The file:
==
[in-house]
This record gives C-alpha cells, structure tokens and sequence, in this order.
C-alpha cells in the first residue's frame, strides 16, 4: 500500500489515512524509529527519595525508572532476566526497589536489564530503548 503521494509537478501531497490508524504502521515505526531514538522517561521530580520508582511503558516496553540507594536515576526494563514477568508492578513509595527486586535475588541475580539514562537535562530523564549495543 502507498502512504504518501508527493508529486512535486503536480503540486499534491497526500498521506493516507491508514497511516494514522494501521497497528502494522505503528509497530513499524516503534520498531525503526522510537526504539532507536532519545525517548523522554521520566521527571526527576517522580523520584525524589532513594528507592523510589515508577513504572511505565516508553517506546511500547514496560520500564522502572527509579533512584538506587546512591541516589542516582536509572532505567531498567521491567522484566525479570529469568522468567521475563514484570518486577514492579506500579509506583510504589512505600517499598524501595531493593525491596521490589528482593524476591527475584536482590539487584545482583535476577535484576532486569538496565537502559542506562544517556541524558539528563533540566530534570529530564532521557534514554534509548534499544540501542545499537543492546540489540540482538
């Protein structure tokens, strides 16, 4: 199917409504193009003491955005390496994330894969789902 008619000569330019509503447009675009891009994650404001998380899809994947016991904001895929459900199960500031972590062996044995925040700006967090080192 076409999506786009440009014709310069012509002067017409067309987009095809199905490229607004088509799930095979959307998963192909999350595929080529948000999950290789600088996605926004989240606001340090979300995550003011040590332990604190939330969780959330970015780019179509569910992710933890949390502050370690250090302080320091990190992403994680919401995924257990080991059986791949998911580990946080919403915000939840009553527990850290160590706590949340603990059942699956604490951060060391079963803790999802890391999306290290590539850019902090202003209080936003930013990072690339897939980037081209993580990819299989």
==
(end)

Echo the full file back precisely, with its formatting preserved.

[in-house]
This record gives C-alpha cells, structure tokens and sequence, in this order.
C-alpha cells in the first residue's frame, strides 16, 4: 500500500489515512524509529527519595525508572532476566526497589536489564530503548 503521494509537478501531497490508524504502521515505526531514538522517561521530580520508582511503558516496553540507594536515576526494563514477568508492578513509595527486586535475588541475580539514562537535562530523564549495543 502507498502512504504518501508527493508529486512535486503536480503540486499534491497526500498521506493516507491508514497511516494514522494501521497497528502494522505503528509497530513499524516503534520498531525503526522510537526504539532507536532519545525517548523522554521520566521527571526527576517522580523520584525524589532513594528507592523510589515508577513504572511505565516508553517506546511500547514496560520500564522502572527509579533512584538506587546512591541516589542516582536509572532505567531498567521491567522484566525479570529469568522468567521475563514484570518486577514492579506500579509506583510504589512505600517499598524501595531493593525491596521490589528482593524476591527475584536482590539487584545482583535476577535484576532486569538496565537502559542506562544517556541524558539528563533540566530534570529530564532521557534514554534509548534499544540501542545499537543492546540489540540482538
């Protein structure tokens, strides 16, 4: 199917409504193009003491955005390496994330894969789902 008619000569330019509503447009675009891009994650404001998380899809994947016991904001895929459900199960500031972590062996044995925040700006967090080192 076409999506786009440009014709310069012509002067017409067309987009095809199905490229607004088509799930095979959307998963192909999350595929080529948000999950290789600088996605926004989240606001340090979300995550003011040590332990604190939330969780959330970015780019179509569910992710933890949390502050370690250090302080320091990190992403994680919401995924257990080991059986791949998911580990946080919403915000939840009553527990850290160590706590949340603990059942699956604490951060060391079963803790999802890391999306290290590539850019902090202003209080936003930013990072690339897939980037081209993580990819299989």